From Bryan to Bernie

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BEDFORD, N.H. — These Democratic candidates are not having much fun.

If you listen to them on the trail here or in a debate, it’s a very anxious bunch indeed. Elizabeth Warren reaches octaves in her uptalking that the Vienna Boys’ Choir would envy. Pete Buttigieg sounds like a new doctor trying to deliver his first terminal diagnosis. Poor Joe Biden looks like he’s about to get brained by a pole axe every time he’s being asked a question. Amy Klobuchar seems almost beside herself with exasperation.

We know we’ve recently discussed how a healthy dose of fear is necessary for Democratic voters in making their choices, but we didn’t mean the candidates should behave like they were about to be dipped in boiling oil.

There’s just one of them who seems to be having any fun at all: Bernie Sanders.

Sanders has the same pitch as he has had since the 1960s, and while it starts with a very bleak story about the state of America and the world today, it has a happy ending about which Sanders is absolutely certain. Sanders is the same cheerfully crabby guy with the same far-out ideas he had in 1972 when he was running for Vermont governor on the People’s Party ticket – and selling “radical film strips” about Eugene Debs to the local schools on the side.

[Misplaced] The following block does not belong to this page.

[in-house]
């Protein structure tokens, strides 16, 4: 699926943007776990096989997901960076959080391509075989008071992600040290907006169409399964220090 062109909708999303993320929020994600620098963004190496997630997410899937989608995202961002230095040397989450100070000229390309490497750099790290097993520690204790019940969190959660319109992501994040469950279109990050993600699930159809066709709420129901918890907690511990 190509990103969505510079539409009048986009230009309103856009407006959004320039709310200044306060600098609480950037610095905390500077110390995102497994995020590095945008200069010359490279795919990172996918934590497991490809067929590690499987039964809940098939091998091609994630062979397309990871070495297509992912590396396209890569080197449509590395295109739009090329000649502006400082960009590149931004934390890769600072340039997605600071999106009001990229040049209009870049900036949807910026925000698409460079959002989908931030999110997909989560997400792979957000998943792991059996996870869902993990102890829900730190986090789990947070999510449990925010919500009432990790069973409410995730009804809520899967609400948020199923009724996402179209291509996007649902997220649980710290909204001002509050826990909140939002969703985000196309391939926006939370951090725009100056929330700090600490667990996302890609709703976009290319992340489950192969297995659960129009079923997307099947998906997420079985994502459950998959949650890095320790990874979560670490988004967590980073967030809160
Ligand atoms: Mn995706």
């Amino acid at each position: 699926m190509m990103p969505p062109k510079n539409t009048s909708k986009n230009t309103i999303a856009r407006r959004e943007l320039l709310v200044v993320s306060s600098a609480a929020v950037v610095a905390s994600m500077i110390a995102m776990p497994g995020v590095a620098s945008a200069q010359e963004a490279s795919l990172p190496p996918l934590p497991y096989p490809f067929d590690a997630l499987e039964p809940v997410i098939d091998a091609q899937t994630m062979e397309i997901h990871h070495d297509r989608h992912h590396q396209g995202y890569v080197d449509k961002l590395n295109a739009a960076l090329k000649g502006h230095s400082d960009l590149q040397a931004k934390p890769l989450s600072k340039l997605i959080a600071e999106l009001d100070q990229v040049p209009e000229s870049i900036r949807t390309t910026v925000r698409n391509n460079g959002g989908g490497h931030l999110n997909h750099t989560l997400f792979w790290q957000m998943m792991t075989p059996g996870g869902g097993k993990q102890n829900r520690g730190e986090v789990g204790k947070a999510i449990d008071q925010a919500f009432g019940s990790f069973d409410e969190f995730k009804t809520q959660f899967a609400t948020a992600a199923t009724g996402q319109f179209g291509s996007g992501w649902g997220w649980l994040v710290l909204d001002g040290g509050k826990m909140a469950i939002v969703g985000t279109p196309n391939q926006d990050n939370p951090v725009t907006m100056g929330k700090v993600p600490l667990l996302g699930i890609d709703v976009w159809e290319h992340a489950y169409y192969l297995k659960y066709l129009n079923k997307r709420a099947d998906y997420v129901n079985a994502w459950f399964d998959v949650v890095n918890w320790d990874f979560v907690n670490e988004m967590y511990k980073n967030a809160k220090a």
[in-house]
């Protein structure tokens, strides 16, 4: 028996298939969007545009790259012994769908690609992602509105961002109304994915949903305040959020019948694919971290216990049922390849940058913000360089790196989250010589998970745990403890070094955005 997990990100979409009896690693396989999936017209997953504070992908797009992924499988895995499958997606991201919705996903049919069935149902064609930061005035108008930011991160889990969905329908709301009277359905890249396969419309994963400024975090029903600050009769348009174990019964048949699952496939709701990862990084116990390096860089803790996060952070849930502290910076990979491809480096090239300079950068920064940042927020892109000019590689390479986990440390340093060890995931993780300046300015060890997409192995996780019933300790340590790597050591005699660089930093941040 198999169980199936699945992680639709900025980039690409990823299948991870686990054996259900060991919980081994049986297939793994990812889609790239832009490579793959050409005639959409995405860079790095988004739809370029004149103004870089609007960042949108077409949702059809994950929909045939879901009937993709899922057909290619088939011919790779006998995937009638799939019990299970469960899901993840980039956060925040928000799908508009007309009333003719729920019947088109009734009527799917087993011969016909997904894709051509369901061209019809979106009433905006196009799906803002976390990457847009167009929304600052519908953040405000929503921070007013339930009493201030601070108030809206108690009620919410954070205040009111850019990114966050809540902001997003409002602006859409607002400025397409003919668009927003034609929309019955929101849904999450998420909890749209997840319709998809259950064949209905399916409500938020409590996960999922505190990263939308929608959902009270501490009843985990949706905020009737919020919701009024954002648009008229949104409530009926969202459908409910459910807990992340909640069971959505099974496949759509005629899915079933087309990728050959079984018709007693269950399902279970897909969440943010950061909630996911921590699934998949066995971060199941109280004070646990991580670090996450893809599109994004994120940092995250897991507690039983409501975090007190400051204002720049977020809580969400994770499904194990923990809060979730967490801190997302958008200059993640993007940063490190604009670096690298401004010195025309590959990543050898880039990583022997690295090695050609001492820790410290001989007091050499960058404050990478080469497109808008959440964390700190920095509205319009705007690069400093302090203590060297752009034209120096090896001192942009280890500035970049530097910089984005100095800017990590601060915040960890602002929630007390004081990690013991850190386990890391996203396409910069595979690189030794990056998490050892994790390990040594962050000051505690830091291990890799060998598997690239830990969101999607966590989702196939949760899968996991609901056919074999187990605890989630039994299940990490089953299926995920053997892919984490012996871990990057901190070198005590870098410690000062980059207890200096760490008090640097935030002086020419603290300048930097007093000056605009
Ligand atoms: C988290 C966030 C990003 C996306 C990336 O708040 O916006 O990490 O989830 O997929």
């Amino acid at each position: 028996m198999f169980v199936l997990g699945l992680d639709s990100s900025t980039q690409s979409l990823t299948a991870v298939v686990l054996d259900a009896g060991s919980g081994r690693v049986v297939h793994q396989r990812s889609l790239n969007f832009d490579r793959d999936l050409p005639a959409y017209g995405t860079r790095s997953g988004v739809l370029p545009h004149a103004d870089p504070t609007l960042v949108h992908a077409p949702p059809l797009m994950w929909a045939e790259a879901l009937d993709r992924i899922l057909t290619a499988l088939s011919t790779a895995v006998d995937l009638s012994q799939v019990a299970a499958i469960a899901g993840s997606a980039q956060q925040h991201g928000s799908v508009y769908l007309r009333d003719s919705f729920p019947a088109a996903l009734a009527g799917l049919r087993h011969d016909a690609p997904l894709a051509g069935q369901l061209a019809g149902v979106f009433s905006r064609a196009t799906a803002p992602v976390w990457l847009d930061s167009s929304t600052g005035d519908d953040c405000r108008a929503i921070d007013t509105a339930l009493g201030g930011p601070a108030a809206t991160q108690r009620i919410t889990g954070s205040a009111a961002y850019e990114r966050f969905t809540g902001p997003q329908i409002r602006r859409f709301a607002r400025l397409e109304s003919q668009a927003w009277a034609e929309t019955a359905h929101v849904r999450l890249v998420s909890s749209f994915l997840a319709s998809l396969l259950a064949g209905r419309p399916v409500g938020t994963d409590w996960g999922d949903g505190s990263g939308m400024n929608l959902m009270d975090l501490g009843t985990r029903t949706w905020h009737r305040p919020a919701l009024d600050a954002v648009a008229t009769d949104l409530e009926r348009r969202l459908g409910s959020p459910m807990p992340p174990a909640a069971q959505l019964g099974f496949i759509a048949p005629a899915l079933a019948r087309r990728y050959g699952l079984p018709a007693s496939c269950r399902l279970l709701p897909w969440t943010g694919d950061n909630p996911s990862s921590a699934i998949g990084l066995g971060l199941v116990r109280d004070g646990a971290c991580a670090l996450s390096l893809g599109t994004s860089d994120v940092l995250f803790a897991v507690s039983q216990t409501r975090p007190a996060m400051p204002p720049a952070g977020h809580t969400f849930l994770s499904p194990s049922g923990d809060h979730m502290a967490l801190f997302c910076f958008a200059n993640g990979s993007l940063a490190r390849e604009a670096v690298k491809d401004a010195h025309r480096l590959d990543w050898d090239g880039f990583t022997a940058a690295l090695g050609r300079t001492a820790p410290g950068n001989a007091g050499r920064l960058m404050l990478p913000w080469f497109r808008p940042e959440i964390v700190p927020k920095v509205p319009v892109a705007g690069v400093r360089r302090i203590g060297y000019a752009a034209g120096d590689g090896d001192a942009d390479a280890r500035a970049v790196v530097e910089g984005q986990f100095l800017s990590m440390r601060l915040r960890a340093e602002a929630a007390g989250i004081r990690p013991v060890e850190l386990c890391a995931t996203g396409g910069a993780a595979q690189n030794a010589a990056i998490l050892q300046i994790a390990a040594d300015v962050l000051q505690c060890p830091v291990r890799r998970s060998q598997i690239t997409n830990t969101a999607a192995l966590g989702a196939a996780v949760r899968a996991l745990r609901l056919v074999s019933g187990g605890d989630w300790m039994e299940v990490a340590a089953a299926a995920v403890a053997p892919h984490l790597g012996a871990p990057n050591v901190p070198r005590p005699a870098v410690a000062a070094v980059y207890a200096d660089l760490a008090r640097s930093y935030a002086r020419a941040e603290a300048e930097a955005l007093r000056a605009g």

We’ve talked before about how Baby Boomers are in many ways reliving the political moment in which they came of age 50 years ago.

Certainly the parallels between the Democratic Party’s ongoing crackup and the Republican Party’s pursuit of culturally anxious, downscale white voters looks a lot like the era of Richard Nixon and George McGovern.

The influx of African American voters in the mid-1960s radically altered the Democratic coalition. It drove out the Southern whites who had been the party’s bedrock since Reconstruction. Those voters grabbed ahold of the Republican Party, yanking out its New England roots. It was a profound realignment, not unlike the one we are witnessing now.